The World Needs More Single Mom Poems
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We’re looking for the cloud
with a little bit of town on it,
Vera and I, with three hundred pieces
spread out on the table before us.
Last night we connected the edges,
then fell asleep like we used to —
when my youngest was a baby —
curled up, side by side, on the bed.
The slot beneath my neck and chin fit
perfect above the tab of her silky brown head,
as though we’d been contour cut,
then put back together by God.
It’s morning and our Cheerios
go soggy in the bowl we share,
Vera and I, in our task of attaching
fantastic fuchsia blooms above
a white unicorn that gallops through
the foreground. Soon, her dad
will pick her up and I’ll keep
sorting out the pieces
of this puzzle, not quite done.
An entire season in the single episode
of my latest depression — I’m trying, once
again to escape my non-stop crying.
Trade in tears for a pint of frozen
custard. Well, two. But
I paced myself: each spoonful
deliberate, each bite of butter pecan
inserted like a jagged rock
then pulled out — sculpted down
to half its size, rounded smooth
by the roof of my mouth and the spoon’s
slick path, sliding across the hill
of my tongue. If I may eat ice cream
this slowly, surely I can halt my thoughts
of him, and where we went
wrong. The worst is recalling
how, even after the sex
went sour and my lips ached from missing
the kisses he dodged, his mouth
had not yet gone completely silent.
He still made me laugh. Sublime,
that laughter, like water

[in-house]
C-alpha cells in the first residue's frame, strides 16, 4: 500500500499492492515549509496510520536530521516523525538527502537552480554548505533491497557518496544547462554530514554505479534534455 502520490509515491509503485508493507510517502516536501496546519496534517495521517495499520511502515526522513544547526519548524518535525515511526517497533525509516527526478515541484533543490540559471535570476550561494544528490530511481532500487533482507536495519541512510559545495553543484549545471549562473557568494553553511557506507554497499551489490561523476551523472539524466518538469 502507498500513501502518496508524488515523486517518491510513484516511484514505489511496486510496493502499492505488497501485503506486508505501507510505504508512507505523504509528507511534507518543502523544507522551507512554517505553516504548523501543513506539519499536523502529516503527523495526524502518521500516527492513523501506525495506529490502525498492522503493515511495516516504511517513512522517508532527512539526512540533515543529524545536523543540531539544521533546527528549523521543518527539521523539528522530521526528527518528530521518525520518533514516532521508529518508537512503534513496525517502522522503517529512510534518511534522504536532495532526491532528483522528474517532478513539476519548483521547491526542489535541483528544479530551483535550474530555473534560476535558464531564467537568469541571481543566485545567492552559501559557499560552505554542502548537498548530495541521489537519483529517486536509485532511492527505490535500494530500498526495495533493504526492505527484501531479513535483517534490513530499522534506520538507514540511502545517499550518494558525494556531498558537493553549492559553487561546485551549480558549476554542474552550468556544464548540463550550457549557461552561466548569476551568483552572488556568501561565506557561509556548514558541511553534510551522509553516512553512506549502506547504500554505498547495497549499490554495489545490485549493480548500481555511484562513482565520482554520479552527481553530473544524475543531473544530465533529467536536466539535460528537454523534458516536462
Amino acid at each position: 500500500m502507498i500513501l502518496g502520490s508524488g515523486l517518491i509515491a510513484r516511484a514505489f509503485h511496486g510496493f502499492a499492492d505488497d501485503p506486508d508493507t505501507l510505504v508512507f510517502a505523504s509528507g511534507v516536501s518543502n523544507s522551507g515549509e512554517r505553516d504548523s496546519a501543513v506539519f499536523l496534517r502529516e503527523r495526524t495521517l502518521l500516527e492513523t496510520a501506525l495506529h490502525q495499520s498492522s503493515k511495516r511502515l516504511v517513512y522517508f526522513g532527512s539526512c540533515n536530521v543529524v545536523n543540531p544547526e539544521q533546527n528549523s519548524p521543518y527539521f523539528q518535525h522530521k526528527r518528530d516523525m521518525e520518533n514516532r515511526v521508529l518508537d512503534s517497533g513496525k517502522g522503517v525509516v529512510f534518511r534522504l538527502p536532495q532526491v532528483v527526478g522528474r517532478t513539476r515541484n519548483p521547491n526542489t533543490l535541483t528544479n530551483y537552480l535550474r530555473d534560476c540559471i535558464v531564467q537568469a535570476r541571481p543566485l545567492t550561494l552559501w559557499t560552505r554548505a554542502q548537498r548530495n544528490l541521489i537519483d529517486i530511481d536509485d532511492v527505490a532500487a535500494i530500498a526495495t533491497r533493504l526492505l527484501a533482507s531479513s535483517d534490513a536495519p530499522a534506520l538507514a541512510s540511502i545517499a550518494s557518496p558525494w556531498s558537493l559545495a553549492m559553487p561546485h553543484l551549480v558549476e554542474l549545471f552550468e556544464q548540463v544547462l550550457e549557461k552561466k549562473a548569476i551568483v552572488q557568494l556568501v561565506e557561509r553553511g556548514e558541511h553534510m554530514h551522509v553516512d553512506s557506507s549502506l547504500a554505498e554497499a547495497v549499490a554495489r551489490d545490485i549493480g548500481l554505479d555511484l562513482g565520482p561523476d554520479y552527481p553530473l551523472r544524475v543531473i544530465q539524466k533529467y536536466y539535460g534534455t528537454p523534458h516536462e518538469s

after one of our four-mile runs
with baby joggers, up and down
Tally Trail. I kept hoping we’d make it,
make life fit the big picture
we spoke of when we first got to town.
Even after his tenure and lectures
on art history consumed all desire
to speak at home, to me, he still mustered
punchlines that made my guts ache
from feeling how funny he was,
that guy I married, the father of my kids.
Now my stomach grips a chilly, churning
knot of milk, thick with sugar and things
on the label I have trouble
my middle-aged glasses.
In my teens, the calories made me
stick my finger down my throat so fast,
after a binge like this, my purge
tasted just like it did going down.
Now, thoughts of puking
make me wish I were a big, fat
mama bird in a nest, feeding
her young — like the ones I hear
beyond the window, above
the sitcom’s canned applause.
Credits fade to a glowing
bruise, close to dawn.
“Puzzle” and “Sitcom Therapy” are published here by permission of the author, Ramona McCallum. Copyright © Ramona McCallum 2018. All rights reserved.